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Tips and Resources for Parents

Protect Your Children from Bullying and Support Safe Schools

As adults, we tend to downplay or underestimate the amount and seriousness of bullying that occurs in our children's schools. But bullying is a serious, widespread problem that needs to be addressed to safeguard our children and provide safer, more secure learning environments.

A nationally representative U.S. study shows that 17 percent of all students reported having been bullied "sometimes" or more often within a school term. This amounts to almost one in five students. And, for every case reported to school officials, there are many more bullied students who suffer in silence.

Identifying the Effects of Bullying

As a parent, you may suspect your child is being bullied. If you are not quite sure, review these common signs to help you recognize if bullying is occurring. Your child may:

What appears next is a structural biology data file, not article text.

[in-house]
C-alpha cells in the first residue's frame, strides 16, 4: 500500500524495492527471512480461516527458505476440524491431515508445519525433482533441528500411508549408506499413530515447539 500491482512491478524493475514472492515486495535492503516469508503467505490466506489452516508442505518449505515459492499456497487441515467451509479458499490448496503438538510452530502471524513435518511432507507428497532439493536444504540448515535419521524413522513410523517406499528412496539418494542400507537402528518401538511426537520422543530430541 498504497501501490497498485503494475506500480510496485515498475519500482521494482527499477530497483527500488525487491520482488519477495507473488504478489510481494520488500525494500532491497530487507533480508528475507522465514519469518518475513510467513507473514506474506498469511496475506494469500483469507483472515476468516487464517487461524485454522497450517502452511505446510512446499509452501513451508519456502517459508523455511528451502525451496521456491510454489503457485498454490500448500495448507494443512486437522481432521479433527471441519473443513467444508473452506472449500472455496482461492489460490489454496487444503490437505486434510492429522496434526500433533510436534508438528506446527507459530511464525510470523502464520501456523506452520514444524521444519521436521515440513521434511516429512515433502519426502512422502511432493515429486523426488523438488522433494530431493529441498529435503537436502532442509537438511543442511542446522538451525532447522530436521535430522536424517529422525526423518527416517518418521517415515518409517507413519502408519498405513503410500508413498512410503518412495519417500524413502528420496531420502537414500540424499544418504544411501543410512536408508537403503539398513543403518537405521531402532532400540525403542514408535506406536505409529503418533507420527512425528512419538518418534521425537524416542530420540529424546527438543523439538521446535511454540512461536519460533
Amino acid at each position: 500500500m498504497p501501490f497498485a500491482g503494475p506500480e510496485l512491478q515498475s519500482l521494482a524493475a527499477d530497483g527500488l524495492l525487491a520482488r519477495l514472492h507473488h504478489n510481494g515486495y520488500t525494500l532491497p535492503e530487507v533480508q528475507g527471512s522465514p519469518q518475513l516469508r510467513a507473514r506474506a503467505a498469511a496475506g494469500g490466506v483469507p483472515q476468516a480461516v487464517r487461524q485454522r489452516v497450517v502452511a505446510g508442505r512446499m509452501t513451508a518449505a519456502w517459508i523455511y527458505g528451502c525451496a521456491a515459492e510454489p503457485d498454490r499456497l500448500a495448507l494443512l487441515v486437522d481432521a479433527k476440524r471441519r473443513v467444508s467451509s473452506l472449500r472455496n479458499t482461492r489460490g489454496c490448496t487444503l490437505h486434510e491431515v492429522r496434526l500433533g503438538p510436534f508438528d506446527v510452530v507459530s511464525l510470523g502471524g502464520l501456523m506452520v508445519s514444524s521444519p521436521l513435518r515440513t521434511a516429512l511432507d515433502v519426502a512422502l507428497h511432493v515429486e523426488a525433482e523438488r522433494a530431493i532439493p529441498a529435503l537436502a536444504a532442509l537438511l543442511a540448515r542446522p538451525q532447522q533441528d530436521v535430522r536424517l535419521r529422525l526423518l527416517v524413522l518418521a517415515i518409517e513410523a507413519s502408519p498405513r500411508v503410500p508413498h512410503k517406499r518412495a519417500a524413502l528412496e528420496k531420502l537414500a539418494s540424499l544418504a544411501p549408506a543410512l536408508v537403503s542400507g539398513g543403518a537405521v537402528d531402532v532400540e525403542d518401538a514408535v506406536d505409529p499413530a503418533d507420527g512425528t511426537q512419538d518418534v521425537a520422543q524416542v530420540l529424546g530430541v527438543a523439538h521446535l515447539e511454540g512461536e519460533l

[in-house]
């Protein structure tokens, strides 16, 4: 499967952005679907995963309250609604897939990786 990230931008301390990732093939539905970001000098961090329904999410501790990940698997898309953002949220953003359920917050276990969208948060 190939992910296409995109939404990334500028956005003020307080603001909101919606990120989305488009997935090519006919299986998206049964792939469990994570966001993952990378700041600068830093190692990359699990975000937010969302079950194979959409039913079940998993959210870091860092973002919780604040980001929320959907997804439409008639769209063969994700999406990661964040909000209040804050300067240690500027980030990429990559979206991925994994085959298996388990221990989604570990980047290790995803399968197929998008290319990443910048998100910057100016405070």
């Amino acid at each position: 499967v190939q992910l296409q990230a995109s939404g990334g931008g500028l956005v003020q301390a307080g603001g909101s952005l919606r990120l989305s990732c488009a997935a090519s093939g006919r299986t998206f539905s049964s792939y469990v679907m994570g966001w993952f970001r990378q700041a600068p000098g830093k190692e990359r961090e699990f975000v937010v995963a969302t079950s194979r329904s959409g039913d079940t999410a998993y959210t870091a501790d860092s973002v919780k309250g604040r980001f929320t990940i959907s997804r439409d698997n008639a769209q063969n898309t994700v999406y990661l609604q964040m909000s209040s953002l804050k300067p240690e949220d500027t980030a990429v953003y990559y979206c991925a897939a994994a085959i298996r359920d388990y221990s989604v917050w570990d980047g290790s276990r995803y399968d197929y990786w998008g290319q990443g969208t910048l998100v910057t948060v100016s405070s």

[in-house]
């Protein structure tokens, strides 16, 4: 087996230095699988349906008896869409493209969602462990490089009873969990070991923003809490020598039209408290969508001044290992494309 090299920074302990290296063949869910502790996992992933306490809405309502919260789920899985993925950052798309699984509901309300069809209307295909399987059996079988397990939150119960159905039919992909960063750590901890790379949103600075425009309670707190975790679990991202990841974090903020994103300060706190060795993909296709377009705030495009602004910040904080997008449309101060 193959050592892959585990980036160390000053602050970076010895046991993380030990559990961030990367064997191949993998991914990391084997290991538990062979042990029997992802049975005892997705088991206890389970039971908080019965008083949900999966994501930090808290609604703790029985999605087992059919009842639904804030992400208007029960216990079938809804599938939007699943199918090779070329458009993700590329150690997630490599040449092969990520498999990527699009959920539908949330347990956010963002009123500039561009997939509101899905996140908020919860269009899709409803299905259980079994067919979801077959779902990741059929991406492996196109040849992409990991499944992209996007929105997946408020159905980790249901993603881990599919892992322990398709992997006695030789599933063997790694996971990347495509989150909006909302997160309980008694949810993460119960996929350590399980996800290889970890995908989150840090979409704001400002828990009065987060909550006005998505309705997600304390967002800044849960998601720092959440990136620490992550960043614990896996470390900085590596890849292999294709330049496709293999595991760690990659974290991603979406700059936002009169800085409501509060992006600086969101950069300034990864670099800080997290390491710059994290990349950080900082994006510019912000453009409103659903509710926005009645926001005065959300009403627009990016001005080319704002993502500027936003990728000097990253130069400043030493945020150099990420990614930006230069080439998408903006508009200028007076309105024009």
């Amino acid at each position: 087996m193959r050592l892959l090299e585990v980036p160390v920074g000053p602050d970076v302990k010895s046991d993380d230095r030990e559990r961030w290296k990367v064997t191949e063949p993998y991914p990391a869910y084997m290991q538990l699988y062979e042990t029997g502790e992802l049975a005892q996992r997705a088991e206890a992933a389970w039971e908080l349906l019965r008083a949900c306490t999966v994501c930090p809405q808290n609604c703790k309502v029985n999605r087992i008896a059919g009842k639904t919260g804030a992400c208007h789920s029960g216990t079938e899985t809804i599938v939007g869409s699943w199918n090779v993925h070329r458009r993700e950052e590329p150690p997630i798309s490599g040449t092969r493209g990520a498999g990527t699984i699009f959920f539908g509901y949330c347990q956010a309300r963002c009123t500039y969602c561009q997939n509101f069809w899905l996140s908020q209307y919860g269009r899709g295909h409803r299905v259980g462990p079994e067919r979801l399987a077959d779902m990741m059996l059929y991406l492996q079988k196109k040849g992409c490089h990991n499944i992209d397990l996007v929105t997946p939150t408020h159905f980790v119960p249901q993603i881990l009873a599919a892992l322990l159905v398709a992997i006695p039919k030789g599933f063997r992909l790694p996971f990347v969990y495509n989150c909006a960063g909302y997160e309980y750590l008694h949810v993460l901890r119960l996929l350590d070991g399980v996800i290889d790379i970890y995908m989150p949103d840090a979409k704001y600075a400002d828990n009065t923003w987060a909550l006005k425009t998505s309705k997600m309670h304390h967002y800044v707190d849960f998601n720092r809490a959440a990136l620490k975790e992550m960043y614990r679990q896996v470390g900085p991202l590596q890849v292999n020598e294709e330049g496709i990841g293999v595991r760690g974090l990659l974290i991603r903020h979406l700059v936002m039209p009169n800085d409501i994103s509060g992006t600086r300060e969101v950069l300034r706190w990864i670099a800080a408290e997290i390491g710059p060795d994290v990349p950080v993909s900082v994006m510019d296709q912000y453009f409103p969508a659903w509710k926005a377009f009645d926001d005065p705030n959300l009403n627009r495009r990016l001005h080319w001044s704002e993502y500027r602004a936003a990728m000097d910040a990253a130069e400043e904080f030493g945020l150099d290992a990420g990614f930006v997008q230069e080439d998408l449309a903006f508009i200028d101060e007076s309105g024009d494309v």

• come home with torn, damaged, or missing pieces of clothing, books, or other belongings
  • have unexplained cuts, bruises, and scratches from fighting
  • have few, if any, friends with whom he or she spends time
  • seem afraid of going to school, walking to and from school, riding the school bus, or taking part in organized activities with
  • peers (such as clubs or sports)
  • take a long, "illogical" route when walking to or from school
  • lose interest in school work or suddenly begin to do poorly in school
  • appear sad, moody, teary, or depressed when he or she comes home
  • complain frequently of headaches, stomachaches, or other physical problems
  • have trouble sleeping or frequent bad dreams
  • experience a loss of appetite
  • appear anxious and suffer from low self-esteem

Read more about how bullying affects children.

Help your child deal with bullying by talking to teachers, administrators, and staff and by taking advantage of the following resources (files are downloadable PDFs). 

Websites

Stop Bullying Now
A federal government resource that helps families understand and address bullying.

PACER Center
The nonprofit PACER Center (Parent Advocacy Center for Educational Rights) helps families of children with disabilities. The site includes resources to help parents address bullying issues with their children's school, specifically bullying of students with special needs.

 

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